Why does voting feel so complicated for new, first time-voters? For one, each state runs its elections, and each has a unique process. Two, the media is continually throwing out headlines that confuse us - vote by mail is safe, vote by mail has security risks. And three, processes are always changing! How do we cut through the noise to get accurate info on voting? IGNITE asked high school students what they wanted to know about registering to vote and voting for the first time. Here's what they wanted to know and some answers from experts.
How do we know who to vote for? Where can we learn about the candidates?
It is essential to be informed about whose on the ballot. Voters should always research candidates to learn about their policy goals if elected. Generally, voters choose candidates with ideologies similar to their own. You can visit candidates' websites or ballotready.org, which tells you what offices are up for election. Vote Smart is another great resource that has candidates' voting records and positions. Also, most local papers have a rundown of the candidates, so be sure to check regularly for updates on local elections.
How do we learn about the voting process/system?
All elected offices are elected through direct election, except for the president. The president is elected through the electoral college, which you can learn about here. As far as state and local elections are concerned, you can learn about who is up for election and how the voting process works here. If you want a broader rundown of how government and elections work, get more information here.
Where do I register to vote? Is there an online registration process?
You can register to vote online! Text IGNITE to 33777 to get one-on-one help voting. Each state has different deadlines, so be sure to register ASAP!
Where do I vote?
Due to COVID-19, it is safer to vote by mail (also known as absentee voting). However, you can still vote in-person. Text IGNITE to 33777 to request an absentee ballot or to find your polling place. You can also contact your local county Board of Elections; they can give you more information on where you can vote.
Does my vote even matter or make a difference?
Yes! Your vote always matters, especially in local elections! All elected positions are voted into office through direct election, except for the president. Only 100 votes could elect your state representative! Also, where voter turnout is low, the same politicians remain in office year after year simply because they have enough supporters to win, even if most of their constituents don't like them. If you don't vote, you are losing your chance to choose who you want to represent you in Congress or City Council. The election for president is a bit different; the electoral college system essentially means that states with larger populations have more power. But, each vote still matters!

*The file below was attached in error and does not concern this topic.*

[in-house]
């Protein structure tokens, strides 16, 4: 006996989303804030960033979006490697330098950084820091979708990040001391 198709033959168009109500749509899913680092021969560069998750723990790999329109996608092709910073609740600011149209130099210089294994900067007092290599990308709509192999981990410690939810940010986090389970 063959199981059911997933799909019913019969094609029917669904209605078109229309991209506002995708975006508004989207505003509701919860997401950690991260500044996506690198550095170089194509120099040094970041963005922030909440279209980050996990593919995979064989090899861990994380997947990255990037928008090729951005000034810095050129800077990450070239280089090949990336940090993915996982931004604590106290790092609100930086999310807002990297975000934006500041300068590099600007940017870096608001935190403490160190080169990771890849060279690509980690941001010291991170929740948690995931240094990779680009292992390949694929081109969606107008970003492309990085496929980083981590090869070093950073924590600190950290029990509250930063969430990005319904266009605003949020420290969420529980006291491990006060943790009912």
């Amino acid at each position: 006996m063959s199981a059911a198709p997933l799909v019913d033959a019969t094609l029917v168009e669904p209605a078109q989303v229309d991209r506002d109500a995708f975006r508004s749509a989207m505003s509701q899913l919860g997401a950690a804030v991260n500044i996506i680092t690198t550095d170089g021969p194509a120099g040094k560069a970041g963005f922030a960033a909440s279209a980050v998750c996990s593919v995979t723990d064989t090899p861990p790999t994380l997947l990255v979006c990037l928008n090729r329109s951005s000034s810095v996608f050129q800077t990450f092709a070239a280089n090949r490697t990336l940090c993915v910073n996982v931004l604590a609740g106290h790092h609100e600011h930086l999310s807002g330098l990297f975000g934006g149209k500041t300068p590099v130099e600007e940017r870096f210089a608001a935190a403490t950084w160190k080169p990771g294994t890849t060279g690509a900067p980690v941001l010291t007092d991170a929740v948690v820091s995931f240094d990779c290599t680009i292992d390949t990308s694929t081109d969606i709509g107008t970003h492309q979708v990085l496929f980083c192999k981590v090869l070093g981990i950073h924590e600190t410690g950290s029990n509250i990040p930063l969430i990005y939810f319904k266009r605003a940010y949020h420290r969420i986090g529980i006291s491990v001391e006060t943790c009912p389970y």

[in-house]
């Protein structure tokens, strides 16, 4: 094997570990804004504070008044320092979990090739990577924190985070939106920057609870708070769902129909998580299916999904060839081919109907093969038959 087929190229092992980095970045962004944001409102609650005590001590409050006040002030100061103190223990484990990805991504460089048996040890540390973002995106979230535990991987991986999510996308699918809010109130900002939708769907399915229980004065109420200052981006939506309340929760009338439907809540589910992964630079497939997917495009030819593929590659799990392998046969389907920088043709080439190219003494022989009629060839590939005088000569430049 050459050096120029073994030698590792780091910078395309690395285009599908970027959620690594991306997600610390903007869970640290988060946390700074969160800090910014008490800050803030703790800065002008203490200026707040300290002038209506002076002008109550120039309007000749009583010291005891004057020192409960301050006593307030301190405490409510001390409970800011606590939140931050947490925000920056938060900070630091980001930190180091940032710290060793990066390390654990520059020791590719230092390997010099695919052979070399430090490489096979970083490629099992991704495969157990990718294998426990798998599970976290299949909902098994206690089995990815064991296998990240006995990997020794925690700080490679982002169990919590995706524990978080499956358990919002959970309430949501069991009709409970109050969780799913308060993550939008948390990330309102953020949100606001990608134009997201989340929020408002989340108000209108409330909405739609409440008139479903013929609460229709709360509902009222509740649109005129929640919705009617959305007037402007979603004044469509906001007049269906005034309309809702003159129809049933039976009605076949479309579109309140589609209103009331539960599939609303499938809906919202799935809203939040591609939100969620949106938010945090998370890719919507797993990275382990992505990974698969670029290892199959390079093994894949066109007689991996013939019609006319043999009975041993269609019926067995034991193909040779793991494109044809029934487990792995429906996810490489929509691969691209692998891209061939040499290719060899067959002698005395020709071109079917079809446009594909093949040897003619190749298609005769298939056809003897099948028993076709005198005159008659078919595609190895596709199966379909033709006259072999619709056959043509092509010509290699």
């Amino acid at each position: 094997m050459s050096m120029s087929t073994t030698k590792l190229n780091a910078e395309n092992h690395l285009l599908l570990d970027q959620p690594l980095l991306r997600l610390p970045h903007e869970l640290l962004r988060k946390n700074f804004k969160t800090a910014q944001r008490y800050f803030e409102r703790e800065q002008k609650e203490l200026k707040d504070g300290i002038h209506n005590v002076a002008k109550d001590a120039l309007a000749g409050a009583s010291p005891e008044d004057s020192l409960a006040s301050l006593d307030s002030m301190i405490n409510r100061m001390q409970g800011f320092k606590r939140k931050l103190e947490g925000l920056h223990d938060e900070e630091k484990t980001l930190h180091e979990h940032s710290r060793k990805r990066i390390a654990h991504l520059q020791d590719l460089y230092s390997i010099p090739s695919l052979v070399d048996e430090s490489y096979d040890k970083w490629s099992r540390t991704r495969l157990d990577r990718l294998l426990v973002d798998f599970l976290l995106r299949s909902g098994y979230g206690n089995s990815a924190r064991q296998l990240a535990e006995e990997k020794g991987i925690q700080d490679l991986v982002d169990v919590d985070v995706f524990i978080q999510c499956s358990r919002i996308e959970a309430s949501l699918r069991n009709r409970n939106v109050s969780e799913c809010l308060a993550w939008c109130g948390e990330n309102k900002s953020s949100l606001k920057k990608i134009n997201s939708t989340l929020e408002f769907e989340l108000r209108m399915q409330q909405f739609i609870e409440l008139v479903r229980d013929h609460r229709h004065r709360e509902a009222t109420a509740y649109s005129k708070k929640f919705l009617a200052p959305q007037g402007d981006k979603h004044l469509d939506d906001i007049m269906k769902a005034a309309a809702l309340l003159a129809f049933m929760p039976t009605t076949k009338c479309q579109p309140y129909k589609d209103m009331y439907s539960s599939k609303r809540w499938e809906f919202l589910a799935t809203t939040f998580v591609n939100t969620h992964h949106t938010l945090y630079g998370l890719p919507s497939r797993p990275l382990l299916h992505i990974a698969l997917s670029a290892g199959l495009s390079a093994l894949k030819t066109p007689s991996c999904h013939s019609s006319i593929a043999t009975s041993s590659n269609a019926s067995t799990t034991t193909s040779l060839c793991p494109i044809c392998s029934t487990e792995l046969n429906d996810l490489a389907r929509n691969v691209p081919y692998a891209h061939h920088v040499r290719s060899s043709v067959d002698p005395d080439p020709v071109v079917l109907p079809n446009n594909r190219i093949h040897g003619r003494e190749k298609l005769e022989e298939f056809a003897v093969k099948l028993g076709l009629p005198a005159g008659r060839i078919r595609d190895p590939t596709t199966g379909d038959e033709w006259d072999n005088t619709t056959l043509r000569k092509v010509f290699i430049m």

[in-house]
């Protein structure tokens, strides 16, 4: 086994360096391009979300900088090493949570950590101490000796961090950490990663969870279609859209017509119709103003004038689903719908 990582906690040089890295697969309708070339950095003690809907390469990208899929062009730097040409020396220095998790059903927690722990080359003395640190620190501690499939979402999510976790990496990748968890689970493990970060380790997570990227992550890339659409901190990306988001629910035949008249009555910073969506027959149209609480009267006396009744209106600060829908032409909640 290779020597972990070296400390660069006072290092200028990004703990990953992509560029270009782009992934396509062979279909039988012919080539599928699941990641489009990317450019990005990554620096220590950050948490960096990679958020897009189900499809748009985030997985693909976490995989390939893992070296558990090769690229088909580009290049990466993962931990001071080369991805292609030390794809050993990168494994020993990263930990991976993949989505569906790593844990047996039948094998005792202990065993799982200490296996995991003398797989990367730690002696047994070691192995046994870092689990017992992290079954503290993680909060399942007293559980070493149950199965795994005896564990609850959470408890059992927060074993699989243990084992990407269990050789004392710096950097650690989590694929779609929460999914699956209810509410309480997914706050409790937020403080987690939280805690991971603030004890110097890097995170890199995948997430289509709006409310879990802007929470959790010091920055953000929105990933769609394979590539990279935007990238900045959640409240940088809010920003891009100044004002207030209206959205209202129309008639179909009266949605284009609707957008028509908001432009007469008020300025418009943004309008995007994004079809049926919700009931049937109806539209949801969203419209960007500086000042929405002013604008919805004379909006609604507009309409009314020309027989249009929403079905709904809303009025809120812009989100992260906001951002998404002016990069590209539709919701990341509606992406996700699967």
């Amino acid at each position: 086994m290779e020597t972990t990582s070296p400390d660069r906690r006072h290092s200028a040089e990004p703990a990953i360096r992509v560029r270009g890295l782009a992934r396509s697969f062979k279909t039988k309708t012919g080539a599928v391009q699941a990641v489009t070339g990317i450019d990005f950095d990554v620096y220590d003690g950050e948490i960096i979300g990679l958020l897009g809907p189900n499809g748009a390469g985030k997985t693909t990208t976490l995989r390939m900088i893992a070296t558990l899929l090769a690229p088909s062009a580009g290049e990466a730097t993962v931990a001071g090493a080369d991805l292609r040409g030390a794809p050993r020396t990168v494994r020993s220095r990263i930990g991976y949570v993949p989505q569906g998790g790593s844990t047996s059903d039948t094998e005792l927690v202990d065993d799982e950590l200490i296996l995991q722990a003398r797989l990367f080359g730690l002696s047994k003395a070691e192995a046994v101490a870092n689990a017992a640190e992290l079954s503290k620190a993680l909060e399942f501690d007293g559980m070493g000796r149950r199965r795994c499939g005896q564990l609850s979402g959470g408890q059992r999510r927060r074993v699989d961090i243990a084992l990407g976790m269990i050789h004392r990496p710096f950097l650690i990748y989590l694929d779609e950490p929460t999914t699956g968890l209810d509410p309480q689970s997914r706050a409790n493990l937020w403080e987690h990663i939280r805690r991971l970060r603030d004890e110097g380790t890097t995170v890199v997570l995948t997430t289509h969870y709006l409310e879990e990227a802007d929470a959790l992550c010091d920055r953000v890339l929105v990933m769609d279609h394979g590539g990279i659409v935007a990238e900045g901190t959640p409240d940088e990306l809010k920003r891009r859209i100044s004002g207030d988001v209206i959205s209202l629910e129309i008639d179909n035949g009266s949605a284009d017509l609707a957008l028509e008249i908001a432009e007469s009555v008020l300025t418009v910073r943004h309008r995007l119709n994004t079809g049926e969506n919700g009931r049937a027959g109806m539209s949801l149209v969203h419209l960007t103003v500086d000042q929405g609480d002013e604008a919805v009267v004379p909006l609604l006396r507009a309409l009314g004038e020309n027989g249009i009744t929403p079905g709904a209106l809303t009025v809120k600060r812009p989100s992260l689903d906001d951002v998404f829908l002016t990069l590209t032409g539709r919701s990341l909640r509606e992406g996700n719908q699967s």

When I go to college, do I vote in the state I go to school in or my home state?
If you attend college out-of-state, you can choose where you want to vote. If you choose to vote in your home state, you should send in an absentee ballot. If you choose to vote in the state where you are going to school, you should make sure you have residency status and are registered to vote in that state. Most colleges have information in the student activities or student life office, so you can also check to see if they have additional tips or guidelines. Also, if you are registering in person, make sure you bring everything you need. You can only be registered to vote in one state, so make sure you decide which state you want to vote in and take the steps necessary to register and vote.
Do absentee ballots take longer and how do I complete one?
Absentee ballots may take longer since they are sent through the mail. If you follow your state's process, you can definitely receive and return your ballot in time. The National Association of Secretaries of State has a directory available, which provides you specific instructions for your state. or text IGNITE to 33777 to request an absentee ballot. Instructions on how to complete the ballot will usually arrive at your address with the absentee ballot.
What is the difference between a mail-in ballot and an absentee ballot?
Mail-in ballots and absentee ballots are basically the same things. Every US state allows mail-in, absentee voting, but typically only under certain circumstances. For example, in the past, many states only allowed you to get an absentee ballot if you were deployed with the US armed forces, were going to be out of town on Election Day or were ill. Amid the pandemic, however, at least 35 states have changed their mail-in absentee voting policies, allowing all voters to apply for an absentee ballot to reduce the risk of spreading the virus. For more information, you can click here.
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